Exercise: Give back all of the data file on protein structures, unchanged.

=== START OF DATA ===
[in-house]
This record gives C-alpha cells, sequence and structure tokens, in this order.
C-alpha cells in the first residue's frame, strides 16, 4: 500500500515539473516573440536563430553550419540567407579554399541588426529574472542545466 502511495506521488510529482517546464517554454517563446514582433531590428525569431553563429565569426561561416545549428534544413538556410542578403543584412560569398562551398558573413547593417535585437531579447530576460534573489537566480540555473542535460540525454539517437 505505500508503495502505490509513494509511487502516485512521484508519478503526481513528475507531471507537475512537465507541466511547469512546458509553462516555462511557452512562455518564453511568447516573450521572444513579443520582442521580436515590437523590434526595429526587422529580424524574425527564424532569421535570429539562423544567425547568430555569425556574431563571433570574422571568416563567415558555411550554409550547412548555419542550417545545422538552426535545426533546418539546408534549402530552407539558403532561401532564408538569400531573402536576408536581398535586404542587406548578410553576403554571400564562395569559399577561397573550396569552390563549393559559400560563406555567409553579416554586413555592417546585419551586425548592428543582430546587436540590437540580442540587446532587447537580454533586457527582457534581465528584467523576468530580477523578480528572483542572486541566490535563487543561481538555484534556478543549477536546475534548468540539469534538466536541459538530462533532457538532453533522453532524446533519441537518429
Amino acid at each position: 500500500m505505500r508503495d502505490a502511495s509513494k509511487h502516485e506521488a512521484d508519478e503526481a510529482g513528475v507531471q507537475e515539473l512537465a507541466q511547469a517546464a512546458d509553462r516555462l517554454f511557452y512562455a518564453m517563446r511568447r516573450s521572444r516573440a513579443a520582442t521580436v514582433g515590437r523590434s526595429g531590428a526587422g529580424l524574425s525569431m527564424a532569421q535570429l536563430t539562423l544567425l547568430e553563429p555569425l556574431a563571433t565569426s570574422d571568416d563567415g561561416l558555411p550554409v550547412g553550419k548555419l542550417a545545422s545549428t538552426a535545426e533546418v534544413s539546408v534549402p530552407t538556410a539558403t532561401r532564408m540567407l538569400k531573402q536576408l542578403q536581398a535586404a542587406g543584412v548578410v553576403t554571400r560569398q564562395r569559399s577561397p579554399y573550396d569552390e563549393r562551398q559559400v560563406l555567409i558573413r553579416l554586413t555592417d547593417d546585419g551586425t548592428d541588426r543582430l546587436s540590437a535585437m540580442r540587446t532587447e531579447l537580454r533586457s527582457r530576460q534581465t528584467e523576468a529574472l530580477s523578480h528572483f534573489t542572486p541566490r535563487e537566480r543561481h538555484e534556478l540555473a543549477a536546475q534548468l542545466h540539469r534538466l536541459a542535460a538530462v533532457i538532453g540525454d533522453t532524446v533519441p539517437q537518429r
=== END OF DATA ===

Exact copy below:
[in-house]
This record gives C-alpha cells, sequence and structure tokens, in this order.
C-alpha cells in the first residue's frame, strides 16, 4: 500500500515539473516573440536563430553550419540567407579554399541588426529574472542545466 502511495506521488510529482517546464517554454517563446514582433531590428525569431553563429565569426561561416545549428534544413538556410542578403543584412560569398562551398558573413547593417535585437531579447530576460534573489537566480540555473542535460540525454539517437 505505500508503495502505490509513494509511487502516485512521484508519478503526481513528475507531471507537475512537465507541466511547469512546458509553462516555462511557452512562455518564453511568447516573450521572444513579443520582442521580436515590437523590434526595429526587422529580424524574425527564424532569421535570429539562423544567425547568430555569425556574431563571433570574422571568416563567415558555411550554409550547412548555419542550417545545422538552426535545426533546418539546408534549402530552407539558403532561401532564408538569400531573402536576408536581398535586404542587406548578410553576403554571400564562395569559399577561397573550396569552390563549393559559400560563406555567409553579416554586413555592417546585419551586425548592428543582430546587436540590437540580442540587446532587447537580454533586457527582457534581465528584467523576468530580477523578480528572483542572486541566490535563487543561481538555484534556478543549477536546475534548468540539469534538466536541459538530462533532457538532453533522453532524446533519441537518429
Amino acid at each position: 500500500m505505500r508503495d502505490a502511495s509513494k509511487h502516485e506521488a512521484d508519478e503526481a510529482g513528475v507531471q507537475e515539473l512537465a507541466q511547469a517546464a512546458d509553462r516555462l517554454f511557452y512562455a518564453m517563446r511568447r516573450s521572444r516573440a513579443a520582442t521580436v514582433g515590437r523590434s526595429g531590428a526587422g529580424l524574425s525569431m527564424a532569421q535570429l536563430t539562423l544567425l547568430e553563429p555569425l556574431a563571433t565569426s570574422d571568416d563567415g561561416l558555411p550554409v550547412g553550419k548555419l542550417a545545422s545549428t538552426a535545426e533546418v534544413s539546408v534549402p530552407t538556410a539558403t532561401r532564408m540567407l538569400k531573402q536576408l542578403q536581398a535586404a542587406g543584412v548578410v553576403t554571400r560569398q564562395r569559399s577561397p579554399y573550396d569552390e563549393r562551398q559559400v560563406l555567409i558573413r553579416l554586413t555592417d547593417d546585419g551586425t548592428d541588426r543582430l546587436s540590437a535585437m540580442r540587446t532587447e531579447l537580454r533586457s527582457r530576460q534581465t528584467e523576468a529574472l530580477s523578480h528572483f534573489t542572486p541566490r535563487e537566480r543561481h538555484e534556478l540555473a543549477a536546475q534548468l542545466h540539469r534538466l536541459a542535460a538530462v533532457i538532453g540525454d533522453t532524446v533519441p539517437q537518429r